Ever notice that lawsuits ruin just about everything?

Counterpoint: One day I worked 24 hours on QA on a game with 12 million in sales. I got there at 10 a.m. and worked until 12 pm the next day. I slept under my desk with a sleeping bag. It was fun! I was getting overtime and then double time. My paycheck for that week was insane. On salary, We’d work until 1am on single-player games for 6 months, reviewing the latest levels and builds. I got added to a game credit and I got an awesome bonus for it. I started getting invited to more strike teams. Now that conflicts with the salary vs. hourly discussion but it was still an example of crunching + fun + actually accomplishing something. We did it all with 10 people max and now that would be 50-100.+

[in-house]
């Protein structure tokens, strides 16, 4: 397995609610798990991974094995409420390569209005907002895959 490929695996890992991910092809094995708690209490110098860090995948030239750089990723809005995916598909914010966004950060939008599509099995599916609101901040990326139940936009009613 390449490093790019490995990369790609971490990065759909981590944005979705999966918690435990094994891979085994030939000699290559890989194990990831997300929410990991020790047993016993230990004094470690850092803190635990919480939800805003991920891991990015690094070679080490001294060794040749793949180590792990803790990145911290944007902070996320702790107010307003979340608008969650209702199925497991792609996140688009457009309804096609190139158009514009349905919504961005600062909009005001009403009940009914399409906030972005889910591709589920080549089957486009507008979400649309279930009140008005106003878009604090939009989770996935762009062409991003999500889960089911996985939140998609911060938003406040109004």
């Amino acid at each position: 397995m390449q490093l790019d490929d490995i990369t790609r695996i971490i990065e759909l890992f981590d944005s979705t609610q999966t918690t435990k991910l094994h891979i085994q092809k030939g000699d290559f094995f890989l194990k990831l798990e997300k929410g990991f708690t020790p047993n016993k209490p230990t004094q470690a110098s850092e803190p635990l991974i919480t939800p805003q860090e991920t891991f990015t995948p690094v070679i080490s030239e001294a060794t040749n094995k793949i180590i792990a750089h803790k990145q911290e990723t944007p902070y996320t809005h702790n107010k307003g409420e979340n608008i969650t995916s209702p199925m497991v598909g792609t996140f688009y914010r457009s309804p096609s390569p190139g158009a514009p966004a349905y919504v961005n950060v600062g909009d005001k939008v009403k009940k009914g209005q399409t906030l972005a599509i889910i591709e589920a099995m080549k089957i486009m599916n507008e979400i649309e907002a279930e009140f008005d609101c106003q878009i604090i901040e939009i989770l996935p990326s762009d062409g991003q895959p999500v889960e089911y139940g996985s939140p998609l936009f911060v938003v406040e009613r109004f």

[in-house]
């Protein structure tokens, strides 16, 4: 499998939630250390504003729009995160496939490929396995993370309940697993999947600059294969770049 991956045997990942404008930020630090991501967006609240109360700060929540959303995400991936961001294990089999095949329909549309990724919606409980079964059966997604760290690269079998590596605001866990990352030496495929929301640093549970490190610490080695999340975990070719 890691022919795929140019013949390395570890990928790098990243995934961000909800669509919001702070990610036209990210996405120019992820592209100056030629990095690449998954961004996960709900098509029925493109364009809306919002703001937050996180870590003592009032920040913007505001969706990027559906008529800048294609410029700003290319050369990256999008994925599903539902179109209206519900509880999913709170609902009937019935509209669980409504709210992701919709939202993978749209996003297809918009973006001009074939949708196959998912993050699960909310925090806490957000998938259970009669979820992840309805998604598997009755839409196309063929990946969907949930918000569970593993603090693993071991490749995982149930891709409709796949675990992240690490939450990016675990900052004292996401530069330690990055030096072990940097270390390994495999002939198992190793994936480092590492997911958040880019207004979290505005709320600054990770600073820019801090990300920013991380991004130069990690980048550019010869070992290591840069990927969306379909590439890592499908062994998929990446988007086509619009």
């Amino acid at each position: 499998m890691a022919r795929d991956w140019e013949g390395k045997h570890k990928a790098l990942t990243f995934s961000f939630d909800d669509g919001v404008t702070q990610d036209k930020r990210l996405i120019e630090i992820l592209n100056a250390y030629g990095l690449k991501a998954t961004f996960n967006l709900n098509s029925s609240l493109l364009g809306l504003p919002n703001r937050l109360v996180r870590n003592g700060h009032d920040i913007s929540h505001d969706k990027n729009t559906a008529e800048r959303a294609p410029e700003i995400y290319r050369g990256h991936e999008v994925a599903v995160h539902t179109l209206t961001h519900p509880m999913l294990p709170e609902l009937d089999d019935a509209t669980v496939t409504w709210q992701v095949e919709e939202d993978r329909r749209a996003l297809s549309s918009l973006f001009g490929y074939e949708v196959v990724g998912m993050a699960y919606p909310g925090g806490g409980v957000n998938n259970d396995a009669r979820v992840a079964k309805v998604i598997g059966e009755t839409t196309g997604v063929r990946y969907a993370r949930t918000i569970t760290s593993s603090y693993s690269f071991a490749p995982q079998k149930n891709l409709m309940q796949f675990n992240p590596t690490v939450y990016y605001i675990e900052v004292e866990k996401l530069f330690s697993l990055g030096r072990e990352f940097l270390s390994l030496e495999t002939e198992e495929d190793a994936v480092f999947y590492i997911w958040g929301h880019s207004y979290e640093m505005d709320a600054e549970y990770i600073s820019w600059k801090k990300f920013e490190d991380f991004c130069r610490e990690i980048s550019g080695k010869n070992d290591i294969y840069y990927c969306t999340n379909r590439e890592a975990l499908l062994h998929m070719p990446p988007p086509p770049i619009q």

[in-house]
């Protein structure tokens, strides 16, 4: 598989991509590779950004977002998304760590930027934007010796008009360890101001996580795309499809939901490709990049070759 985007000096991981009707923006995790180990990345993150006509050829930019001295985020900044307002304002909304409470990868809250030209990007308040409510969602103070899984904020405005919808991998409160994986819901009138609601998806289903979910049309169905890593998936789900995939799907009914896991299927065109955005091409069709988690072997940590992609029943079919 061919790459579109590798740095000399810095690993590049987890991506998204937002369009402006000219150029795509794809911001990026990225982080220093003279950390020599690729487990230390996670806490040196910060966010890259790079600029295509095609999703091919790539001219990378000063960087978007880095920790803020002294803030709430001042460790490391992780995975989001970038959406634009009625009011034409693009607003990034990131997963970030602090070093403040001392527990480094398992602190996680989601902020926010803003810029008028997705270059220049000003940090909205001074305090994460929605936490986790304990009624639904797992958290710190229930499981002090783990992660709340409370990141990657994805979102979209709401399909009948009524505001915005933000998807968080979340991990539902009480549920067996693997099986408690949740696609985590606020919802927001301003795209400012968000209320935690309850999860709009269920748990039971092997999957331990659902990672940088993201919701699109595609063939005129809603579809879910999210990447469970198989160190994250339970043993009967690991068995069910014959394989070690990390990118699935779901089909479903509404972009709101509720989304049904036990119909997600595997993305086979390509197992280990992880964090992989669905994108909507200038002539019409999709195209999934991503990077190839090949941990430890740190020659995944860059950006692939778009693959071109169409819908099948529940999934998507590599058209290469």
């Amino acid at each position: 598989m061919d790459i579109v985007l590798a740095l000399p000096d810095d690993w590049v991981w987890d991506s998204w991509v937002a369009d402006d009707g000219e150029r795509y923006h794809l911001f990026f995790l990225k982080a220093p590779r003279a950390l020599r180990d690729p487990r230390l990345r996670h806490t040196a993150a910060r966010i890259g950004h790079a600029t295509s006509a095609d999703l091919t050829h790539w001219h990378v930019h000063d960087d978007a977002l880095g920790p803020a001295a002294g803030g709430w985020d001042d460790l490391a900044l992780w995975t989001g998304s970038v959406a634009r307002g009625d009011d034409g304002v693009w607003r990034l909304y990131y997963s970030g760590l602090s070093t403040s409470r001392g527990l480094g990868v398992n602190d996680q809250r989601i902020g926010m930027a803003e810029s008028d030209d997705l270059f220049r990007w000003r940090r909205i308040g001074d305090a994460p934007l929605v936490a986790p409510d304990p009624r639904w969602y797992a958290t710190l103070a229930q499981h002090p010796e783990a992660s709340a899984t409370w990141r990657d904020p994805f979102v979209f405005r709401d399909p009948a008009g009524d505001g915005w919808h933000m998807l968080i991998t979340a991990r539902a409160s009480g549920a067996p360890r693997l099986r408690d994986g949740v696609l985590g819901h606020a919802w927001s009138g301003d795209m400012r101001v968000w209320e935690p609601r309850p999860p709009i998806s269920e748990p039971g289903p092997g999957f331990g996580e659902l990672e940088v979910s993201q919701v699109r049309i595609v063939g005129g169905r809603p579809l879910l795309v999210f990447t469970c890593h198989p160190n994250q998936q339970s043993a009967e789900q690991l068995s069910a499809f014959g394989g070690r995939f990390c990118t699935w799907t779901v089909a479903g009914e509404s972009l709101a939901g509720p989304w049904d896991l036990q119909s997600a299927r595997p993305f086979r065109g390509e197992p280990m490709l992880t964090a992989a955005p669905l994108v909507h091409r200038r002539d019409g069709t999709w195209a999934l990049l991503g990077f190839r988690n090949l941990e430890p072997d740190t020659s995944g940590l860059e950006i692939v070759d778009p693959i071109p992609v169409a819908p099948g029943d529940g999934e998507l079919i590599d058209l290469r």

Lame line: “If you have to crunch, you’re doing something wrong in production/scheduling, etc.” Whatever. Those people don’t know how great games were made. Millennials and Gen Y. Just like with politics, people come up with these lines and start repeating them as if they are facts and everyone just repeats them.  There are examples of some companies that crunch people to death and then the game still sucks at the end. The problem there is a lack of game design and direction. No one was piloting the ship. It was going nowhere.  That’s not a crunch problem. They were grinding on something that was never going to work.

Ever notice that some of the best games were made PRIOR to 2005?